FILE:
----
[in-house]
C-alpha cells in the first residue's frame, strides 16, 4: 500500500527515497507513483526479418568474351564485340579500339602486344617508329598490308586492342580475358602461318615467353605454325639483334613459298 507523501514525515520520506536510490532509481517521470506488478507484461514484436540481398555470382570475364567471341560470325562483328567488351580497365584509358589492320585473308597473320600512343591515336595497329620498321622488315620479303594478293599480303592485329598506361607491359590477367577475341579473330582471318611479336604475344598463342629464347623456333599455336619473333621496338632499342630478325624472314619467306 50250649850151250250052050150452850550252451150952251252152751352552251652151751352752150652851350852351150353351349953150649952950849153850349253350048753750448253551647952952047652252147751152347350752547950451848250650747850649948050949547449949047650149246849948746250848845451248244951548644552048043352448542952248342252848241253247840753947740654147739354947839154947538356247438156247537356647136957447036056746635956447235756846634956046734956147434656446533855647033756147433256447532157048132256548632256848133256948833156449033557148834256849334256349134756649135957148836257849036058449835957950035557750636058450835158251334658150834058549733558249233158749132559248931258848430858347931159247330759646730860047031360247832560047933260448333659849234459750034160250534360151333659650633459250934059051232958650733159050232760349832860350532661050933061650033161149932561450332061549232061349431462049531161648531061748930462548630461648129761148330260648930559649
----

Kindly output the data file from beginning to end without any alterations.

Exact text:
[in-house]
C-alpha cells in the first residue's frame, strides 16, 4: 500500500527515497507513483526479418568474351564485340579500339602486344617508329598490308586492342580475358602461318615467353605454325639483334613459298 507523501514525515520520506536510490532509481517521470506488478507484461514484436540481398555470382570475364567471341560470325562483328567488351580497365584509358589492320585473308597473320600512343591515336595497329620498321622488315620479303594478293599480303592485329598506361607491359590477367577475341579473330582471318611479336604475344598463342629464347623456333599455336619473333621496338632499342630478325624472314619467306 50250649850151250250052050150452850550252451150952251252152751352552251652151751352752150652851350852351150353351349953150649952950849153850349253350048753750448253551647952952047652252147751152347350752547950451848250650747850649948050949547449949047650149246849948746250848845451248244951548644552048043352448542952248342252848241253247840753947740654147739354947839154947538356247438156247537356647136957447036056746635956447235756846634956046734956147434656446533855647033756147433256447532157048132256548632256848133256948833156449033557148834256849334256349134756649135957148836257849036058449835957950035557750636058450835158251334658150834058549733558249233158749132559248931258848430858347931159247330759646730860047031360247832560047933260448333659849234459750034160250534360151333659650633459250934059051232958650733159050232760349832860350532661050933061650033161149932561450332061549232061349431462049531161648531061748930462548630461648129761148330260648930559649